Anyone who encourages a riot or engages in violence during a riot would face felony charges under a bill Wisconsin’s Assembly is poised to take up Wednesday.
The Republican-backed measure would make urging, promoting or organizing a riot a felony punishable by up to three years and six months in prison. Engaging in violence during a riot would a felony with up to six years in prison.
The bill defines a riot as a disturbance involving violence that’s part of a gathering of at least three people. The act of violence must have a clear and present danger of property damage or personal injury.
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Assembly approval would send the bill to the Senate. However, its prospects look dim. Democratic Gov. Tony Evers vetoed a similar bill last year that would have made attending a riot a misdemeanor with up to nine months’ jail, and participating in a riot that causes property damage or injuries would have been a felony with up to three years and six months in prison.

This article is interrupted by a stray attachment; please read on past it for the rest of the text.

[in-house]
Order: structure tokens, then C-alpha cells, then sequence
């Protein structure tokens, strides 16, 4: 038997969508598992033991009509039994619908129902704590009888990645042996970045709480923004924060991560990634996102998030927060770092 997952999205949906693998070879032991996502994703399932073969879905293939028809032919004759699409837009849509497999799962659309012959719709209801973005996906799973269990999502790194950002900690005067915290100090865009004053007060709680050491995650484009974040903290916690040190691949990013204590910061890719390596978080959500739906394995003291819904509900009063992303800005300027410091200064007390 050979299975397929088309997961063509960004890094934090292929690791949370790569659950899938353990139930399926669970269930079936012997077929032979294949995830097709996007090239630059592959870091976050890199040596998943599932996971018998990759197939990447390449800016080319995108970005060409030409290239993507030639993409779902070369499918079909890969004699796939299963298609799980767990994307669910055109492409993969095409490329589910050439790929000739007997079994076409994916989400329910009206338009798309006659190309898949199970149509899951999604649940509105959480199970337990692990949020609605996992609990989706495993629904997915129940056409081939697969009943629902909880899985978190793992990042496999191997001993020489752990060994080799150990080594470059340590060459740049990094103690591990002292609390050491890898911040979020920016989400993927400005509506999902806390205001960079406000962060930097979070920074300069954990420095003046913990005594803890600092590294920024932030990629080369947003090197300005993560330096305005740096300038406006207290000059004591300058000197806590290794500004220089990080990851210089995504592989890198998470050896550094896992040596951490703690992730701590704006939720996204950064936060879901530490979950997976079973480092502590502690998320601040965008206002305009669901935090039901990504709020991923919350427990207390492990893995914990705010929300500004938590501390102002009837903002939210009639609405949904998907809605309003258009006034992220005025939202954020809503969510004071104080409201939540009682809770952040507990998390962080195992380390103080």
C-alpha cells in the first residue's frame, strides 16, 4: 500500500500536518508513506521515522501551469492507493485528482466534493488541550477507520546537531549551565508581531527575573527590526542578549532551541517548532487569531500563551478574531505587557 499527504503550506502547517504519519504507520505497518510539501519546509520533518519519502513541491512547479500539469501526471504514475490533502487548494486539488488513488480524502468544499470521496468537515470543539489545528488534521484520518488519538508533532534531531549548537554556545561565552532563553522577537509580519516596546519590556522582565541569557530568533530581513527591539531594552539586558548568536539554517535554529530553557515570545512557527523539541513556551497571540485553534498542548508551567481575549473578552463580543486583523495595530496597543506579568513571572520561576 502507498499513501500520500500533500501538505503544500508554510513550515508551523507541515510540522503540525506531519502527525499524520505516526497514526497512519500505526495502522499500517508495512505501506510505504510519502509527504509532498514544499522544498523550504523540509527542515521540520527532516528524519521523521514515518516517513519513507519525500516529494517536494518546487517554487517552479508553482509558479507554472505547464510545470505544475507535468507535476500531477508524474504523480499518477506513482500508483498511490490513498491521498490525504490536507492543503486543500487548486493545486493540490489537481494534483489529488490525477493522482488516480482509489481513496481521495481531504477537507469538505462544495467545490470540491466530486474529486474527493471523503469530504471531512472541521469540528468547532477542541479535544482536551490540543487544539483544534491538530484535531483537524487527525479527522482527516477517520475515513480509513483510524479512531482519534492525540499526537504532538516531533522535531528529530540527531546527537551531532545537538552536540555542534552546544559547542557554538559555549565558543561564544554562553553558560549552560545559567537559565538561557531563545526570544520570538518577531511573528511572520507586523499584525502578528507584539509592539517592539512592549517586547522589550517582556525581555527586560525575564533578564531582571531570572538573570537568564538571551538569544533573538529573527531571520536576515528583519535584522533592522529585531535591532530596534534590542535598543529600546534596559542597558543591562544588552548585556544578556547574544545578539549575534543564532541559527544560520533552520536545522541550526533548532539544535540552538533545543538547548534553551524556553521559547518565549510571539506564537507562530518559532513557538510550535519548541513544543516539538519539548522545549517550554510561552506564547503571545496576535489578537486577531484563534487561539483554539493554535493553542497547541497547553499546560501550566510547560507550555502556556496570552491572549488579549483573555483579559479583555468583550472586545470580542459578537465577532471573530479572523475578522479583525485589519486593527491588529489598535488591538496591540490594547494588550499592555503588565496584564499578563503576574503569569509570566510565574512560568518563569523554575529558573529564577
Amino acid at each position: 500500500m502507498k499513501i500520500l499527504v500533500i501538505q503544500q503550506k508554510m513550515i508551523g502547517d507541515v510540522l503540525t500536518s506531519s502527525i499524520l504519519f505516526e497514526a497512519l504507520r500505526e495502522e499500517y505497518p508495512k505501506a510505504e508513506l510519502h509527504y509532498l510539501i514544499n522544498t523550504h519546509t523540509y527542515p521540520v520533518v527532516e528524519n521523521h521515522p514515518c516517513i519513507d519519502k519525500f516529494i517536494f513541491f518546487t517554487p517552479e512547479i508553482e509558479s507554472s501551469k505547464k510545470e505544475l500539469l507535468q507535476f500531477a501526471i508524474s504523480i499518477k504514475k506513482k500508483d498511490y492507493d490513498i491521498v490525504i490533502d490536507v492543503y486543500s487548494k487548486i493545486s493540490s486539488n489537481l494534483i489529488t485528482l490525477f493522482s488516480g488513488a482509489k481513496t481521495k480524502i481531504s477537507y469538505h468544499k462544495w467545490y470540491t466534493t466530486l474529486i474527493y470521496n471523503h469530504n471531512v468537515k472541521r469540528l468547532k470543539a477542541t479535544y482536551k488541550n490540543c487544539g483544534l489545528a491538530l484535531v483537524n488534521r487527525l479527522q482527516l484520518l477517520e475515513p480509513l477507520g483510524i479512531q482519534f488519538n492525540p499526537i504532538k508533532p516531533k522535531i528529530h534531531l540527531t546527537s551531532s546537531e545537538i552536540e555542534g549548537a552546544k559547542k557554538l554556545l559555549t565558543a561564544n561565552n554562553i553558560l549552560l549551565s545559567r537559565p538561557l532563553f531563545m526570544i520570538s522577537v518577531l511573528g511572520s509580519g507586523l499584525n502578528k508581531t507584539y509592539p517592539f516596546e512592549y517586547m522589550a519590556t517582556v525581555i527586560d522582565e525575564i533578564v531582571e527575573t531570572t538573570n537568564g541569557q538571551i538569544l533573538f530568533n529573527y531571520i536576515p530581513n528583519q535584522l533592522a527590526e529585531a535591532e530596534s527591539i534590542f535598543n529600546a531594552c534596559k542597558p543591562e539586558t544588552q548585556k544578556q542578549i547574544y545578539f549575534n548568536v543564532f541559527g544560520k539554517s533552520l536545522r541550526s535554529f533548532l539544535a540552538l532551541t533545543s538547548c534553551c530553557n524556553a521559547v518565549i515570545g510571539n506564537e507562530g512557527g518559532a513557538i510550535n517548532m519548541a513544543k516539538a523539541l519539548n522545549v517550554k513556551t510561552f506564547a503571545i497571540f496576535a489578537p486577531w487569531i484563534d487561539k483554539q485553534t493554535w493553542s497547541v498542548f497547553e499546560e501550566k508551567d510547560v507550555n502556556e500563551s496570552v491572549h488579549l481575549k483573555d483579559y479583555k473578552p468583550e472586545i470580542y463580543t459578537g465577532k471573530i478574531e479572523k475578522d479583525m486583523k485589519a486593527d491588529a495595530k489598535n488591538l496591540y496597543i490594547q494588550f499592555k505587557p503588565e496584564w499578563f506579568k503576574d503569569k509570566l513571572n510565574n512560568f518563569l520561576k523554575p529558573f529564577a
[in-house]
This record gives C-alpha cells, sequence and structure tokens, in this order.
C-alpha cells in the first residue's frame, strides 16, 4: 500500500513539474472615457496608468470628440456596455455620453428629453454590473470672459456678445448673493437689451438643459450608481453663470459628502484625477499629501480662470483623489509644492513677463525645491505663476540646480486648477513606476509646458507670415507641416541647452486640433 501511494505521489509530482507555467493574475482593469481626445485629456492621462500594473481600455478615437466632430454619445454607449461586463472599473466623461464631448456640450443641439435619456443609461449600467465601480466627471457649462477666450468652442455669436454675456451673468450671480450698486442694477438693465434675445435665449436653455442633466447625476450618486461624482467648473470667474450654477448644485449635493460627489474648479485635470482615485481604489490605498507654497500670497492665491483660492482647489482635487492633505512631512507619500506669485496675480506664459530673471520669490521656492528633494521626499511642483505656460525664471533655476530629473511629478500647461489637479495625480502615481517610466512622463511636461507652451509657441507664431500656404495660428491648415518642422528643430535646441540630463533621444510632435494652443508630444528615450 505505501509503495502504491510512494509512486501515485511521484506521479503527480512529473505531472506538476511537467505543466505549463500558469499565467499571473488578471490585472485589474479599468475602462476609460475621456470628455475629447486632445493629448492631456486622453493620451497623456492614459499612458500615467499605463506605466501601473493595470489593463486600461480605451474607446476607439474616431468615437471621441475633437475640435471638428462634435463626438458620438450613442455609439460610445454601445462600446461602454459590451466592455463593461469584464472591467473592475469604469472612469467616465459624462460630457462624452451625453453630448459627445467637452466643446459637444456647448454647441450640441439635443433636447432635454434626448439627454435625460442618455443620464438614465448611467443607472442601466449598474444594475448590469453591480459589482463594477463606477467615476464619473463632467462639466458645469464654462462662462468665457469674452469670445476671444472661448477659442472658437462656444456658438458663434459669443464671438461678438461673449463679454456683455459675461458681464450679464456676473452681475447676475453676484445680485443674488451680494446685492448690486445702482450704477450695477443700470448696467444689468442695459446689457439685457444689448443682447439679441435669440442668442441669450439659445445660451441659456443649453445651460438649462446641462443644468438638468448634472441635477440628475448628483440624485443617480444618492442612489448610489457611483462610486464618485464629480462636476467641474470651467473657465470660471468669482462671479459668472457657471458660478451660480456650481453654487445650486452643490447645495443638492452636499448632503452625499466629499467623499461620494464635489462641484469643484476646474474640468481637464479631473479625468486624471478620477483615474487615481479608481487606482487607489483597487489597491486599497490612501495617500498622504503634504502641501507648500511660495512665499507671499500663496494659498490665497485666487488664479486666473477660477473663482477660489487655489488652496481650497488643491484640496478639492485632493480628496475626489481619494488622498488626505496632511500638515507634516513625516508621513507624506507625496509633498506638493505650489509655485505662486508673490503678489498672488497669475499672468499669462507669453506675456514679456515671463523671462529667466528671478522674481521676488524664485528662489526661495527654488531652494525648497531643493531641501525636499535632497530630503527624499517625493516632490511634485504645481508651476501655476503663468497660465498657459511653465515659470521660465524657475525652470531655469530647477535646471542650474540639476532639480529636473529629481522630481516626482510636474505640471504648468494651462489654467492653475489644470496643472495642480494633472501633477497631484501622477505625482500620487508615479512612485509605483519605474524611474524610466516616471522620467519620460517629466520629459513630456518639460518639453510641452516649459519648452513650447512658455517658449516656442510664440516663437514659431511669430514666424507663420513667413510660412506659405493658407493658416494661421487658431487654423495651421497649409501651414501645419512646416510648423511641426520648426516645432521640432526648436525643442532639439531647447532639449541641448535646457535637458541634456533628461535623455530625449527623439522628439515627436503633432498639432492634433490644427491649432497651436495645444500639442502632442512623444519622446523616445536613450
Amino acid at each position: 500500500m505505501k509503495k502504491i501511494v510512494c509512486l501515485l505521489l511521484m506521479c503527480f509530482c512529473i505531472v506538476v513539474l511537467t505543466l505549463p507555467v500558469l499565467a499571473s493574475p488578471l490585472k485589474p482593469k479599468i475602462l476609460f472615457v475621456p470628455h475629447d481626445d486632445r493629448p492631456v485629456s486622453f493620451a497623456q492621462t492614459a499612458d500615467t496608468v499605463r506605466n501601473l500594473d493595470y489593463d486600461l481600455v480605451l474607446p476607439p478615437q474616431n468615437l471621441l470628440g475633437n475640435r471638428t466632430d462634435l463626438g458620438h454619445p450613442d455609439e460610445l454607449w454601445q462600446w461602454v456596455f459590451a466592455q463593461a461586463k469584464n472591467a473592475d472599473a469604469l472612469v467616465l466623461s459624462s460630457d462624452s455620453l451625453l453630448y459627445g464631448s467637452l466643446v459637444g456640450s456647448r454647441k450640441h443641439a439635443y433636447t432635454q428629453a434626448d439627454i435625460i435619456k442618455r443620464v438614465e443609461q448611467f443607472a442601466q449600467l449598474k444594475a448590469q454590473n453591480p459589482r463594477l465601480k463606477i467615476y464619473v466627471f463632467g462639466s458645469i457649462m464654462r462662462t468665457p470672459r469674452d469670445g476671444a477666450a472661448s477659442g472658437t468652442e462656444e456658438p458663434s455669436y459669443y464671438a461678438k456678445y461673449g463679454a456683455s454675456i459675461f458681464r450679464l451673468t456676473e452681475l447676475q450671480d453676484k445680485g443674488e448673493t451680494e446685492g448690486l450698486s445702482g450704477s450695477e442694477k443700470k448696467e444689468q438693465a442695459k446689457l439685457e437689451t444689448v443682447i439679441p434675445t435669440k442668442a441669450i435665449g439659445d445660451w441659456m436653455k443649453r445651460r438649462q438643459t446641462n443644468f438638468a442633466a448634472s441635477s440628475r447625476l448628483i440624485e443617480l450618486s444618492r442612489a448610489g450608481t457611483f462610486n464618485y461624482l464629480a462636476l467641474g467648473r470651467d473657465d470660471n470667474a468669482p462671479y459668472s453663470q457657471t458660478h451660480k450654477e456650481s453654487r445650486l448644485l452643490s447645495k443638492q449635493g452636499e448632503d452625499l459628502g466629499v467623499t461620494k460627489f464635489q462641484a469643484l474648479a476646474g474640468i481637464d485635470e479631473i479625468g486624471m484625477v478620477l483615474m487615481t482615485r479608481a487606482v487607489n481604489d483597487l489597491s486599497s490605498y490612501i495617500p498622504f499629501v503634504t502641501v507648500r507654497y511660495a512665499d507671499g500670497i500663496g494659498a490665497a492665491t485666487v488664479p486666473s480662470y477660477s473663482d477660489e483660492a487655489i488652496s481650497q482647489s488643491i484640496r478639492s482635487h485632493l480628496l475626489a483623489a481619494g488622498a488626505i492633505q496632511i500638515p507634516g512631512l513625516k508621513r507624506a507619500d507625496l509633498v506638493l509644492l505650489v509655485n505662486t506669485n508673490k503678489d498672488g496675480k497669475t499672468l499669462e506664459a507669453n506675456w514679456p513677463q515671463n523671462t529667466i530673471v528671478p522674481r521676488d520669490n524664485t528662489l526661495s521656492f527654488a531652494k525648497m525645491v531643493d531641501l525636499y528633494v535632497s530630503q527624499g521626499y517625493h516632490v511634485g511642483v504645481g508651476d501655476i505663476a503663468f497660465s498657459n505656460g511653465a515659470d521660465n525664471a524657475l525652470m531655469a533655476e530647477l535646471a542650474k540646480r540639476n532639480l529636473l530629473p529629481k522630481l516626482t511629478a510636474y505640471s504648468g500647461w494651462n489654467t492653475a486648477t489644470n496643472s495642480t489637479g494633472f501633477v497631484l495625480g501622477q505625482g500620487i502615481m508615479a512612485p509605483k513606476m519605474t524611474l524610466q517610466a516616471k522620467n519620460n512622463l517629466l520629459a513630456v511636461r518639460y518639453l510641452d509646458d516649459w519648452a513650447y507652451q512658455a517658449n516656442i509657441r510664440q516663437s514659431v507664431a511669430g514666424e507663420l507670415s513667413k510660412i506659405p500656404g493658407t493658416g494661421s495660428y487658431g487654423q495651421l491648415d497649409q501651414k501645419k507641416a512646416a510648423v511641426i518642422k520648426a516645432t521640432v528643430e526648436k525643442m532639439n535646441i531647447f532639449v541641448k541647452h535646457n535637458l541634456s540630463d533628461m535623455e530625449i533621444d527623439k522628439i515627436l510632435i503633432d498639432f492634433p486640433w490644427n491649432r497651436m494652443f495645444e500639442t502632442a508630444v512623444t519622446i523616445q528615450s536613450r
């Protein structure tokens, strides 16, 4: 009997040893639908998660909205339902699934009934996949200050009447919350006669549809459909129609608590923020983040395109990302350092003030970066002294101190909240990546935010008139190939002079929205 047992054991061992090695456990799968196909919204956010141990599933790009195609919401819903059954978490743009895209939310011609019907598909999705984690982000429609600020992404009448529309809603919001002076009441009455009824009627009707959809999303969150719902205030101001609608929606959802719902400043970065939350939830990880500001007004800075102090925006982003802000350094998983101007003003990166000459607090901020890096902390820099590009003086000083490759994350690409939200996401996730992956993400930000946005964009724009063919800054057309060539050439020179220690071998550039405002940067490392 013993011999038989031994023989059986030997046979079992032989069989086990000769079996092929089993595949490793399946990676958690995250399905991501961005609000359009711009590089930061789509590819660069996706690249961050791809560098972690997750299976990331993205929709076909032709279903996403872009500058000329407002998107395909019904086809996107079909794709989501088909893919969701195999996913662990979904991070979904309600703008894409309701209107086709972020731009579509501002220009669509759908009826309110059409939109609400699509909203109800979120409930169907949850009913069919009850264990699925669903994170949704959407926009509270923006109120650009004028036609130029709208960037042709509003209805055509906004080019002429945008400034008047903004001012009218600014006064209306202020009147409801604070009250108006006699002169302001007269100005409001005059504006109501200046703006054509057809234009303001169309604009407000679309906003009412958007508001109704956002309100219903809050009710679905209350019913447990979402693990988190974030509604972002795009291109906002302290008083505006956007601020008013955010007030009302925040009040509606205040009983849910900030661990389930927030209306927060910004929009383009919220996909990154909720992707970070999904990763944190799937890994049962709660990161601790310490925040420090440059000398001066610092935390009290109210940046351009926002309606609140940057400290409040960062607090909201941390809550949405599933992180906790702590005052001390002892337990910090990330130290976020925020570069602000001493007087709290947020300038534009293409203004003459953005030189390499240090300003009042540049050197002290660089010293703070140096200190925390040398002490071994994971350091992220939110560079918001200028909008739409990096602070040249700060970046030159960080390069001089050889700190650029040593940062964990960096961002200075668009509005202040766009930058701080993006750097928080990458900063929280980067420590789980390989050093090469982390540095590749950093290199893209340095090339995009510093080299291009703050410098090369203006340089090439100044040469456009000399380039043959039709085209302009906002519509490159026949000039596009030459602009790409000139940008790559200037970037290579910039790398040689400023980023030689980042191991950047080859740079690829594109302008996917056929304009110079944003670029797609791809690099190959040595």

Evers said in his veto message that it’s already a crime to refuse police orders to withdraw from an unlawful assembly, and that the bill could infringe on free speech rights.
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Republicans introduced the bill after protesters burned swaths of downtown Kenosha, Wisconsin, and damaged statues during demonstrations against police brutality in 2020.